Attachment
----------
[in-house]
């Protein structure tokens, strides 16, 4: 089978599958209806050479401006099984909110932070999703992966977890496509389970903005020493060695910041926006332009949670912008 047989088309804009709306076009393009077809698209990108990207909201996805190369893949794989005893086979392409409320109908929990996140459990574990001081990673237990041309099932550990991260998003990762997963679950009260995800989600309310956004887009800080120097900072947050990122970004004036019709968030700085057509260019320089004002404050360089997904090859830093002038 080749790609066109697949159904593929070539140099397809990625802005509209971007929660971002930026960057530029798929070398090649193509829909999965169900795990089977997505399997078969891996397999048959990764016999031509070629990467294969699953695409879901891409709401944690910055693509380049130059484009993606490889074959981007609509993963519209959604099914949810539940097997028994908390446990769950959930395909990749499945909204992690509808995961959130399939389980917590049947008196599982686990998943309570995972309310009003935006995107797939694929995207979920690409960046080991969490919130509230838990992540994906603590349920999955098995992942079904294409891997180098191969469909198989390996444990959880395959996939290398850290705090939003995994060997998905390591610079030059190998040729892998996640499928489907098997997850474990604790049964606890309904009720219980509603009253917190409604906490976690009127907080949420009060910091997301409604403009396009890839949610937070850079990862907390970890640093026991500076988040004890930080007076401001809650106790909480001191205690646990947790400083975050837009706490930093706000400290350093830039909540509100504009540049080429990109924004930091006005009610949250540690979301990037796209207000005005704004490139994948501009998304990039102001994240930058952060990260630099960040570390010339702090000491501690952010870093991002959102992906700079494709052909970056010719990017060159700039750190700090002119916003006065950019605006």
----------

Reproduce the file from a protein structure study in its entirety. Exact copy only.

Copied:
[in-house]
């Protein structure tokens, strides 16, 4: 089978599958209806050479401006099984909110932070999703992966977890496509389970903005020493060695910041926006332009949670912008 047989088309804009709306076009393009077809698209990108990207909201996805190369893949794989005893086979392409409320109908929990996140459990574990001081990673237990041309099932550990991260998003990762997963679950009260995800989600309310956004887009800080120097900072947050990122970004004036019709968030700085057509260019320089004002404050360089997904090859830093002038 080749790609066109697949159904593929070539140099397809990625802005509209971007929660971002930026960057530029798929070398090649193509829909999965169900795990089977997505399997078969891996397999048959990764016999031509070629990467294969699953695409879901891409709401944690910055693509380049130059484009993606490889074959981007609509993963519209959604099914949810539940097997028994908390446990769950959930395909990749499945909204992690509808995961959130399939389980917590049947008196599982686990998943309570995972309310009003935006995107797939694929995207979920690409960046080991969490919130509230838990992540994906603590349920999955098995992942079904294409891997180098191969469909198989390996444990959880395959996939290398850290705090939003995994060997998905390591610079030059190998040729892998996640499928489907098997997850474990604790049964606890309904009720219980509603009253917190409604906490976690009127907080949420009060910091997301409604403009396009890839949610937070850079990862907390970890640093026991500076988040004890930080007076401001809650106790909480001191205690646990947790400083975050837009706490930093706000400290350093830039909540509100504009540049080429990109924004930091006005009610949250540690979301990037796209207000005005704004490139994948501009998304990039102001994240930058952060990260630099960040570390010339702090000491501690952010870093991002959102992906700079494709052909970056010719990017060159700039750190700090002119916003006065950019605006």